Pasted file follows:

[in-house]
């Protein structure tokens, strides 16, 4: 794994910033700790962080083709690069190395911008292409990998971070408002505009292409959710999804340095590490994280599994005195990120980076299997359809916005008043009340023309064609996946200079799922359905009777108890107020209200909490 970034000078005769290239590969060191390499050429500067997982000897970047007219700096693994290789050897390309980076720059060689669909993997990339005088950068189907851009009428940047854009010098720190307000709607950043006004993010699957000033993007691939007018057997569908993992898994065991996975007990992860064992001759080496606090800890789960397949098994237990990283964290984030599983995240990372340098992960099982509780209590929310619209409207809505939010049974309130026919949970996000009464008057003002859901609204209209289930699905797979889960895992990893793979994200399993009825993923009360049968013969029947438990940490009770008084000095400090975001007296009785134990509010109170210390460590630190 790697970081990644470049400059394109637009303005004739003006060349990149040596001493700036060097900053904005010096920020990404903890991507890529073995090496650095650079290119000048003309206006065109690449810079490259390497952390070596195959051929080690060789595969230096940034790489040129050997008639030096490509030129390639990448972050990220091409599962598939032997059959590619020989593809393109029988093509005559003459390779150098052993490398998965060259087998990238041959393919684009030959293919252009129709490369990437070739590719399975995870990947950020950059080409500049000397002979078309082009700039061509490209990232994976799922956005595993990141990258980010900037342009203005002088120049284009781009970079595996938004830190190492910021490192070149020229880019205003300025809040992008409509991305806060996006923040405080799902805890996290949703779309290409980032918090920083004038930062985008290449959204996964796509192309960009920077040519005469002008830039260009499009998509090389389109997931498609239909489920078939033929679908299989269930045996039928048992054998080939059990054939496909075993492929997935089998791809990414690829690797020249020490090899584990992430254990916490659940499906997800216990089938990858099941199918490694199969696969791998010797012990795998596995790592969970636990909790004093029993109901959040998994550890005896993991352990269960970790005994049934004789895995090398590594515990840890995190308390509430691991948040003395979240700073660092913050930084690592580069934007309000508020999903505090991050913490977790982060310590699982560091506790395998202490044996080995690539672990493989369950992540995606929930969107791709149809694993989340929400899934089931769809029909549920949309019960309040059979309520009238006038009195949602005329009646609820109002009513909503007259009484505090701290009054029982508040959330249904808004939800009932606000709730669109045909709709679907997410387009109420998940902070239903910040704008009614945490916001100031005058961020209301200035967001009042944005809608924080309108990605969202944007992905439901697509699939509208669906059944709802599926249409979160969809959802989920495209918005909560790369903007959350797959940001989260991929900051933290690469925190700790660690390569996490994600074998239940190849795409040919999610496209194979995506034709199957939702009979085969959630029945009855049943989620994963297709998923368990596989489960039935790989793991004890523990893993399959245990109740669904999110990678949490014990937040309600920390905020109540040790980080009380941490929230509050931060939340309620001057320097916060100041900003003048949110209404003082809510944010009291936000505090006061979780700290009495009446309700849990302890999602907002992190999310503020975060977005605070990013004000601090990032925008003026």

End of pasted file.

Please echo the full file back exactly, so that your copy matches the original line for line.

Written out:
[in-house]
């Protein structure tokens, strides 16, 4: 794994910033700790962080083709690069190395911008292409990998971070408002505009292409959710999804340095590490994280599994005195990120980076299997359809916005008043009340023309064609996946200079799922359905009777108890107020209200909490 970034000078005769290239590969060191390499050429500067997982000897970047007219700096693994290789050897390309980076720059060689669909993997990339005088950068189907851009009428940047854009010098720190307000709607950043006004993010699957000033993007691939007018057997569908993992898994065991996975007990992860064992001759080496606090800890789960397949098994237990990283964290984030599983995240990372340098992960099982509780209590929310619209409207809505939010049974309130026919949970996000009464008057003002859901609204209209289930699905797979889960895992990893793979994200399993009825993923009360049968013969029947438990940490009770008084000095400090975001007296009785134990509010109170210390460590630190 790697970081990644470049400059394109637009303005004739003006060349990149040596001493700036060097900053904005010096920020990404903890991507890529073995090496650095650079290119000048003309206006065109690449810079490259390497952390070596195959051929080690060789595969230096940034790489040129050997008639030096490509030129390639990448972050990220091409599962598939032997059959590619020989593809393109029988093509005559003459390779150098052993490398998965060259087998990238041959393919684009030959293919252009129709490369990437070739590719399975995870990947950020950059080409500049000397002979078309082009700039061509490209990232994976799922956005595993990141990258980010900037342009203005002088120049284009781009970079595996938004830190190492910021490192070149020229880019205003300025809040992008409509991305806060996006923040405080799902805890996290949703779309290409980032918090920083004038930062985008290449959204996964796509192309960009920077040519005469002008830039260009499009998509090389389109997931498609239909489920078939033929679908299989269930045996039928048992054998080939059990054939496909075993492929997935089998791809990414690829690797020249020490090899584990992430254990916490659940499906997800216990089938990858099941199918490694199969696969791998010797012990795998596995790592969970636990909790004093029993109901959040998994550890005896993991352990269960970790005994049934004789895995090398590594515990840890995190308390509430691991948040003395979240700073660092913050930084690592580069934007309000508020999903505090991050913490977790982060310590699982560091506790395998202490044996080995690539672990493989369950992540995606929930969107791709149809694993989340929400899934089931769809029909549920949309019960309040059979309520009238006038009195949602005329009646609820109002009513909503007259009484505090701290009054029982508040959330249904808004939800009932606000709730669109045909709709679907997410387009109420998940902070239903910040704008009614945490916001100031005058961020209301200035967001009042944005809608924080309108990605969202944007992905439901697509699939509208669906059944709802599926249409979160969809959802989920495209918005909560790369903007959350797959940001989260991929900051933290690469925190700790660690390569996490994600074998239940190849795409040919999610496209194979995506034709199957939702009979085969959630029945009855049943989620994963297709998923368990596989489960039935790989793991004890523990893993399959245990109740669904999110990678949490014990937040309600920390905020109540040790980080009380941490929230509050931060939340309620001057320097916060100041900003003048949110209404003082809510944010009291936000505090006061979780700290009495009446309700849990302890999602907002992190999310503020975060977005605070990013004000601090990032925008003026």